The largest contributing factor towards reduced carbon emissions over the past 5 years has been fuels-switching from coal-to-natural gas.  Since natural gas power generation carbon emissions are only about 40% that of equivalent coal power generation, this strategy will likely be further required in the near future in order to achieve substantial carbon emission reductions by 2020.  Such a fuels-switching carbon reduction strategy would also be very consistent with the EPA’s mandate to reduce power plant carbon emissions.

Based on coal-to-natural gas fuels-switching a carbon balance was developed from the AEO 2013 reference case total annual carbon emission data.  Refer to the following table.

EIA Reported and Projected Data – 2005/2012 and 2020

Million Metric Tons Carbon Emissions per Year


Data sources – EIA ‘Monthly Energy Reports’ (MER) and AEO 2013 data performance for 2020.  The (17%) 2020 data are based on displacing coal power generation with cleaner natural gas power.

The above data shows that by displacing coal power with natural gas power generation capacity total U.S. carbon emission in 2020 could be readily reduced by 17% of 2005 levels.  This would effectively reduce current coal power generation capacity by almost half, and, natural gas power capacity would increase by about 2/3rds in 2020.

Obama’s latest Climate Policy includes many strategies that could further reduce carbon emissions or reduce the need for coal-to-natural gas fuels-switching.  Further increased wind and solar power generation is a reasonably feasible action.  The AEO 2013 projects that wind + solar power will only increase by about 25% during 2012-20.  This level of renewable power supply could be possibly quadrupled through increased Government support during the same period.  By effectively doubling current wind + solar power generation 2012-20 this would reduce natural gas power plant fuel consumption by an equivalent of almost 40 MMT/yr. of carbon emissions in 2020.  Similarly, increasing the energy efficiency of the Residential and Commercial Sectors has the potential to reduce the need for future coal power plant generation and associated carbon emissions by up to another 100 MMT/yr.; depending on efficiency upgrade costs, future energy-power costs and the level of new Government subsidies.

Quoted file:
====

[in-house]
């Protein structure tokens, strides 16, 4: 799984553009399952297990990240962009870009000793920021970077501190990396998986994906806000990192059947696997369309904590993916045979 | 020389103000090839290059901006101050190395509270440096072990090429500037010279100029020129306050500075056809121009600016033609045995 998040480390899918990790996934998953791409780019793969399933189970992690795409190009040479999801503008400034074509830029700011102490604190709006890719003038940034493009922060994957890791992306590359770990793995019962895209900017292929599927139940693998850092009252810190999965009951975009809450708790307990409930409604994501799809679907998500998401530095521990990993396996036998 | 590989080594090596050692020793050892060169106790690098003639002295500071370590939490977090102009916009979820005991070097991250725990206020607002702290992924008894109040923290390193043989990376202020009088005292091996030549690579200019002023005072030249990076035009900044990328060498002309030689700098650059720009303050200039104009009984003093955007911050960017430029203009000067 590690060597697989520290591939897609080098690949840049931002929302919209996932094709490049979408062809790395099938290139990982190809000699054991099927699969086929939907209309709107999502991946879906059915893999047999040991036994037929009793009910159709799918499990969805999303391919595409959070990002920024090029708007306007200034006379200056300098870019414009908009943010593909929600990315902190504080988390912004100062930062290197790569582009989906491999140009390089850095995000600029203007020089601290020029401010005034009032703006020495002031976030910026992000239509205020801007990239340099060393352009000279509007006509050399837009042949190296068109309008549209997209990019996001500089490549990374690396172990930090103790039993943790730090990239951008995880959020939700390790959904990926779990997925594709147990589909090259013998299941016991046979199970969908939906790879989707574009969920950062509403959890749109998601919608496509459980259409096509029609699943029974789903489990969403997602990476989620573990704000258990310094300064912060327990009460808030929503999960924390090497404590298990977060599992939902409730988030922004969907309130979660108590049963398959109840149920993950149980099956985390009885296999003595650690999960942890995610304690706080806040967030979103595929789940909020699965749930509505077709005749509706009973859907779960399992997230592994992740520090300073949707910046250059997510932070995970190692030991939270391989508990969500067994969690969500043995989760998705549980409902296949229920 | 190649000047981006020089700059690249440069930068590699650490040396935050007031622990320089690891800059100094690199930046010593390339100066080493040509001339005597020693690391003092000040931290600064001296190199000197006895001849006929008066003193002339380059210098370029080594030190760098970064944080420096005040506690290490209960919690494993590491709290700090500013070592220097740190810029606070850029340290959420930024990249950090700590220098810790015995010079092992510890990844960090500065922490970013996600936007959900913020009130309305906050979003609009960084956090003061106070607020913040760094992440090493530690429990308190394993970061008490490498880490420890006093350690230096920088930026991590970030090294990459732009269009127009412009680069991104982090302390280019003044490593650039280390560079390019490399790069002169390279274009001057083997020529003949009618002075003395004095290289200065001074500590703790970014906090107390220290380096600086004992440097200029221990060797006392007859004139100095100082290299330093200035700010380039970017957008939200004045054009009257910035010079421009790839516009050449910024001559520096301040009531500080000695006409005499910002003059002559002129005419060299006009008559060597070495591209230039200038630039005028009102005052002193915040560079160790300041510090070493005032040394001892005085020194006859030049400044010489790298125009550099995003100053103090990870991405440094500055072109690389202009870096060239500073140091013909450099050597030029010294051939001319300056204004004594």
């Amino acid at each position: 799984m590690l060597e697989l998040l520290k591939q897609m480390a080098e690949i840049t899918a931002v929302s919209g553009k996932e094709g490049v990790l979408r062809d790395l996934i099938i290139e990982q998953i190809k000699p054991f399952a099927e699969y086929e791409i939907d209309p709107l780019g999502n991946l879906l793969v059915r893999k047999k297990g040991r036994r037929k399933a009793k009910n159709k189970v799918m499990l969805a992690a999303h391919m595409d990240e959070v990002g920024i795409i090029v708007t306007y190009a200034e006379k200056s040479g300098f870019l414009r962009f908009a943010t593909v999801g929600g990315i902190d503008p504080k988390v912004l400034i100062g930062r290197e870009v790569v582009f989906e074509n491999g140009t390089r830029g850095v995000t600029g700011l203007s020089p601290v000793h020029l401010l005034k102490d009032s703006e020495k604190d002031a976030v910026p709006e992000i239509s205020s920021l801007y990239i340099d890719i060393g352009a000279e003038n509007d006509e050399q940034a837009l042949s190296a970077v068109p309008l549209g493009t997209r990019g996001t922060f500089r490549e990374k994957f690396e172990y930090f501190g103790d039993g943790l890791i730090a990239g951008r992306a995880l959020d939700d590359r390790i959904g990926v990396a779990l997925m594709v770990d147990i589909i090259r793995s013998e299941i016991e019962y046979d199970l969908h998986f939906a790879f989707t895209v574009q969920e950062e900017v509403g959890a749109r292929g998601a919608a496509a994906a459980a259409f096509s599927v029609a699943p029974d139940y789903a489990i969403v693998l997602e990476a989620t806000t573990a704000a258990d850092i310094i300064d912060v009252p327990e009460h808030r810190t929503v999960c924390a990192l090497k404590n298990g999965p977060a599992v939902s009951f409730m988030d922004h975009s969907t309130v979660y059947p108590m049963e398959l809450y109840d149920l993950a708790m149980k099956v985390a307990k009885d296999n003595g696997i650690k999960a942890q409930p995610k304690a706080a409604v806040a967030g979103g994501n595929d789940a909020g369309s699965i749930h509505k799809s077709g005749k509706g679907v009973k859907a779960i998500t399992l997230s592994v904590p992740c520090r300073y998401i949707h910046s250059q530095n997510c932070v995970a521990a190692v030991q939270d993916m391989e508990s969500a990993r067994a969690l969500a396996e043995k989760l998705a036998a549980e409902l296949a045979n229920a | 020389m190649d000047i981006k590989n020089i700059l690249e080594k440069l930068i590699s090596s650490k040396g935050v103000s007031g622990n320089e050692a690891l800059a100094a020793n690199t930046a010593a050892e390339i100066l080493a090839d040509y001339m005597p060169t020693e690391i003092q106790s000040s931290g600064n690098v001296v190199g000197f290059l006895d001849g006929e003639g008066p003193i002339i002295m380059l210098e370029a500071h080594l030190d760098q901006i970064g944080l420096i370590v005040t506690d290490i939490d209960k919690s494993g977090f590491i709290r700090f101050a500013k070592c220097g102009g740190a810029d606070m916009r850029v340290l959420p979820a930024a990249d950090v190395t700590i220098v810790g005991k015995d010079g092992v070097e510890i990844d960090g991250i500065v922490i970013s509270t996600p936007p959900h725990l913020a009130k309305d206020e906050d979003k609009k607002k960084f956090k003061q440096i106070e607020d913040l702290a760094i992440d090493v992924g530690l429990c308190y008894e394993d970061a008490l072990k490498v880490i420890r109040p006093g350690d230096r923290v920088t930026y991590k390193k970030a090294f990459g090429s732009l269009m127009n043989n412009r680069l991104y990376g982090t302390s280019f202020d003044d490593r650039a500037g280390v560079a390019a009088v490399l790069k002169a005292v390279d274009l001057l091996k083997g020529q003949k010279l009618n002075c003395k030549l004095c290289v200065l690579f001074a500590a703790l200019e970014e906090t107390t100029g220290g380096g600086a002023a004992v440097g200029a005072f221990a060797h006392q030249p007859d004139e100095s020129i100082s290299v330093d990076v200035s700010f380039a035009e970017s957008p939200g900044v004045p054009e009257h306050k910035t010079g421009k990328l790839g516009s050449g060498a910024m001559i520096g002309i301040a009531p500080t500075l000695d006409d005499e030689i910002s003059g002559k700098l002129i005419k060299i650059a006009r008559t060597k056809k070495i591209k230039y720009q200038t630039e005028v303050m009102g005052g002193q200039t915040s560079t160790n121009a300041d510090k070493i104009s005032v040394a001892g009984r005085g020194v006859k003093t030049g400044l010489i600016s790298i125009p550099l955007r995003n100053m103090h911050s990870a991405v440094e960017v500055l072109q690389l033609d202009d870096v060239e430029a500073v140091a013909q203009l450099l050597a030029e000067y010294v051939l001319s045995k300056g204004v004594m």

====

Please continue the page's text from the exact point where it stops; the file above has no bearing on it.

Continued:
Natural Gas Production Will be Critical to Future Reduced U.S. Carbon Emissions.

In an ideal world high carbon intensity coal could be totally replaced by zero-carbon renewable wind and solar power generation.  However, these renewable technologies are still constrained due to their normal variable power generation performance.  While wind and solar can displace natural gas peaking and intermediate power plants fuels consumption, these renewable power sources cannot currently displace significant ‘base load’ coal power generation capacity or the level of required natural gas generation capacity required to backup all variable renewable power supplies.  Only when industrial scale power storage becomes an economically feasible and available reality, will variable wind and solar be able to displace substantial fossil fuels base load power capacity.